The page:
For the first time, a court in Canada has awarded separate damages for surrogacy fees for future potential pregnancies.
Mikaela Wilhelmson was involved in a head-on collision that killed three other people and left her with significant permanent disabilities, including never being able to carry a child. Rather than lump this in with the other usual non-pecuniary categories of pain, suffering and loss of amenities, the court awarded an additional amount, for the costs associated with retaining a surrogate in the future. The court accepted cost estimates of retaining a surrogate in the United States of between $50,000 and $100,000. The court took the low end of the range, $50,000, but awarded $100,000 for surrogacy fees for two future pregnancies. See Wilhelmson v. Dumma 2017 BCSC 616.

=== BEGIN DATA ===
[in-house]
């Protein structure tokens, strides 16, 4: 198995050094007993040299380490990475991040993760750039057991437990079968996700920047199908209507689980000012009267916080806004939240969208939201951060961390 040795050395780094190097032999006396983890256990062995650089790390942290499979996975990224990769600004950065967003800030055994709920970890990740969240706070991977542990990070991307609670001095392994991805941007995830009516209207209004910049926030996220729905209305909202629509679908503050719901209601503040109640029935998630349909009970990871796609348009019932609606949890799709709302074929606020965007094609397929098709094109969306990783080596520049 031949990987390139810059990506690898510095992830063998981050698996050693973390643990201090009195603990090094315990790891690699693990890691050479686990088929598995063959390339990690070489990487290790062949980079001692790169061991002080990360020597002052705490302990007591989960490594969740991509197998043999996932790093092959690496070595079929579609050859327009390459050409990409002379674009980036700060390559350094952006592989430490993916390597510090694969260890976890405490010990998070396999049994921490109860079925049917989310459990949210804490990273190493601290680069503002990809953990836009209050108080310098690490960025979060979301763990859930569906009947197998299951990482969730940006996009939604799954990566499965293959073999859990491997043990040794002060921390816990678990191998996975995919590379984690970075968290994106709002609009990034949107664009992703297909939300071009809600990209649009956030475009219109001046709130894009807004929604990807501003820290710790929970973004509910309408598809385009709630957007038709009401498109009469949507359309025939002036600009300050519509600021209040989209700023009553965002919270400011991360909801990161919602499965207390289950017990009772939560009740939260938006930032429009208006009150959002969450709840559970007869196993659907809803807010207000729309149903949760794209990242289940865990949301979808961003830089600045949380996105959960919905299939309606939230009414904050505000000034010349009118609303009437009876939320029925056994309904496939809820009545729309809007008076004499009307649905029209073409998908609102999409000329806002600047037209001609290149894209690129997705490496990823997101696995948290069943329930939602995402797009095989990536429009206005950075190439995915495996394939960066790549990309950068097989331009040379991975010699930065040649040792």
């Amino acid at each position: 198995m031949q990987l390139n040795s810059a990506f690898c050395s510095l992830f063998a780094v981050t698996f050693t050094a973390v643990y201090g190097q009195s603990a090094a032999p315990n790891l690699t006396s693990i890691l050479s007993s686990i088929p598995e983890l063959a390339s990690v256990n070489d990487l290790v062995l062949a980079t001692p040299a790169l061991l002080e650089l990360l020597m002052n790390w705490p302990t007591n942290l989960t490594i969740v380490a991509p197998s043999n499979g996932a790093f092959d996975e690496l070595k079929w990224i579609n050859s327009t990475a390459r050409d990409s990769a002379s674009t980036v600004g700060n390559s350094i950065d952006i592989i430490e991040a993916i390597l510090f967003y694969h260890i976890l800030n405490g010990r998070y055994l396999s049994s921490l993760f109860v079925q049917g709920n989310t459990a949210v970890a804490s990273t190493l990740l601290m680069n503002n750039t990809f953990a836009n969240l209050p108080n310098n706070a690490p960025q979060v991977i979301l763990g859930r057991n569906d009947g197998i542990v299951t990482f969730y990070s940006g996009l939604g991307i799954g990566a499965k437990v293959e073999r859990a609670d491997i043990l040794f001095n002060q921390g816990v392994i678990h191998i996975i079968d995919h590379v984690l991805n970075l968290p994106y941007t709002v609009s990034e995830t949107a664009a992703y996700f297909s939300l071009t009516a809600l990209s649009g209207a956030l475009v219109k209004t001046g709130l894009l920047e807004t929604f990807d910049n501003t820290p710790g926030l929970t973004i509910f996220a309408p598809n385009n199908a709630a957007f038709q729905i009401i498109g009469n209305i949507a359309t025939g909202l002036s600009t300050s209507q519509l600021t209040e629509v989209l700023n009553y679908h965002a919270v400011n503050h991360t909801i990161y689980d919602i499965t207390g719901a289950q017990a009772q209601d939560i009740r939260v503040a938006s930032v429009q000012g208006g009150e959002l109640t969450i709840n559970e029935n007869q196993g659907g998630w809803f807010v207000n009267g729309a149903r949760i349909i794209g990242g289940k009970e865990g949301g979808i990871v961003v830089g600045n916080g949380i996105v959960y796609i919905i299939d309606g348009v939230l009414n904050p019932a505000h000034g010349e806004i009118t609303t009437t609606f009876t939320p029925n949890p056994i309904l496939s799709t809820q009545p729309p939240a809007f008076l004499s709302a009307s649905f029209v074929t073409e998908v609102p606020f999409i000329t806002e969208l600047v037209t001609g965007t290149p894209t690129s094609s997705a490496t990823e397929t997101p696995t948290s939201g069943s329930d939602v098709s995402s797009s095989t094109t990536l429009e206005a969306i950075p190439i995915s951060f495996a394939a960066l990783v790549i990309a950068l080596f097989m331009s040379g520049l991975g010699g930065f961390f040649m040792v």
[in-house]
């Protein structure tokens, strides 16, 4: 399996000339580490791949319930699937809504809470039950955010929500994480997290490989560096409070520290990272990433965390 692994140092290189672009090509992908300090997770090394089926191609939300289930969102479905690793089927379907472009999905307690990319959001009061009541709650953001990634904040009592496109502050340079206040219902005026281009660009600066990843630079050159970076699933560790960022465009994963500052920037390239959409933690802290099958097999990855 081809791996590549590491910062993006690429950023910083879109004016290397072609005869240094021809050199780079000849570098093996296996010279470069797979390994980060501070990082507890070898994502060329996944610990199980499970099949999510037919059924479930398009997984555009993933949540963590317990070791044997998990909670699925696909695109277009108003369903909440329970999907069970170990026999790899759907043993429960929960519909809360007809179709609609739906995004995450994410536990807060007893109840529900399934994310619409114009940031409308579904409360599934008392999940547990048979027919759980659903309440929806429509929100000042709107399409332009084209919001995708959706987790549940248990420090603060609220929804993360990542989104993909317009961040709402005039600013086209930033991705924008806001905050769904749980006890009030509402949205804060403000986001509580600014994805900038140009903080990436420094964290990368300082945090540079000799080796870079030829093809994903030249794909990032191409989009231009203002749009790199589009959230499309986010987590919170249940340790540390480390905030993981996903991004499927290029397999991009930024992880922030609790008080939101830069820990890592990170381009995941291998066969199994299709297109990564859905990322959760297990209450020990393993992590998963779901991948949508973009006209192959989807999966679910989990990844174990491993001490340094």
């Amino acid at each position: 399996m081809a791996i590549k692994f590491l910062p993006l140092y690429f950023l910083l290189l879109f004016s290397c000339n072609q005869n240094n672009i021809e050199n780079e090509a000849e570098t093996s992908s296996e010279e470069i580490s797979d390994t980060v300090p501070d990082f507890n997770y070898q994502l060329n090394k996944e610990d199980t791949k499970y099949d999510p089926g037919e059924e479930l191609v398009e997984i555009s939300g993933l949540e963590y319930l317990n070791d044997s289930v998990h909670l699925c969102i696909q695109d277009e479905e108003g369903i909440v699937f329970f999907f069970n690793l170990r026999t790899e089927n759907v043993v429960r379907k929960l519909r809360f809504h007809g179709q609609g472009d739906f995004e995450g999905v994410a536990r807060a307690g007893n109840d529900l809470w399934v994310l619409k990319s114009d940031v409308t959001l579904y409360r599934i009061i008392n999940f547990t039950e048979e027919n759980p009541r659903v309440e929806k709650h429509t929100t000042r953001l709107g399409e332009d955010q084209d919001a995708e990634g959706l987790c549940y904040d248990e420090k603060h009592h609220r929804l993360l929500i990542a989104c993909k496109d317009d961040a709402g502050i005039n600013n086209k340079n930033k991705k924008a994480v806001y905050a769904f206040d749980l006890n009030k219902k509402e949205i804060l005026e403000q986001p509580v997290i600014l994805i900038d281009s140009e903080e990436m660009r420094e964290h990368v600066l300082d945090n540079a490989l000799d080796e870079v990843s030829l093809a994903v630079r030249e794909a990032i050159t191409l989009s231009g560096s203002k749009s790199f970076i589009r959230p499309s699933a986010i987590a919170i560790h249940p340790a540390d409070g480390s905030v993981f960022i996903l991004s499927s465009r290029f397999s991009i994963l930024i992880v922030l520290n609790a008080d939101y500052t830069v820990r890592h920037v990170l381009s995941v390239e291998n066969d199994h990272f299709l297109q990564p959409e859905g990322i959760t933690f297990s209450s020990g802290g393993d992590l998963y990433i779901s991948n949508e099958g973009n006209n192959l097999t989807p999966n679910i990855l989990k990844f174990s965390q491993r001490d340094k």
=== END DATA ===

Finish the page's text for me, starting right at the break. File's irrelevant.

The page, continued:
If you suffered minor injuries from a motor vehicle collision, Nova Scotia law sets a limit for the amount you can be awarded for your pain and suffering. This limit depends on the year in which the collision happened.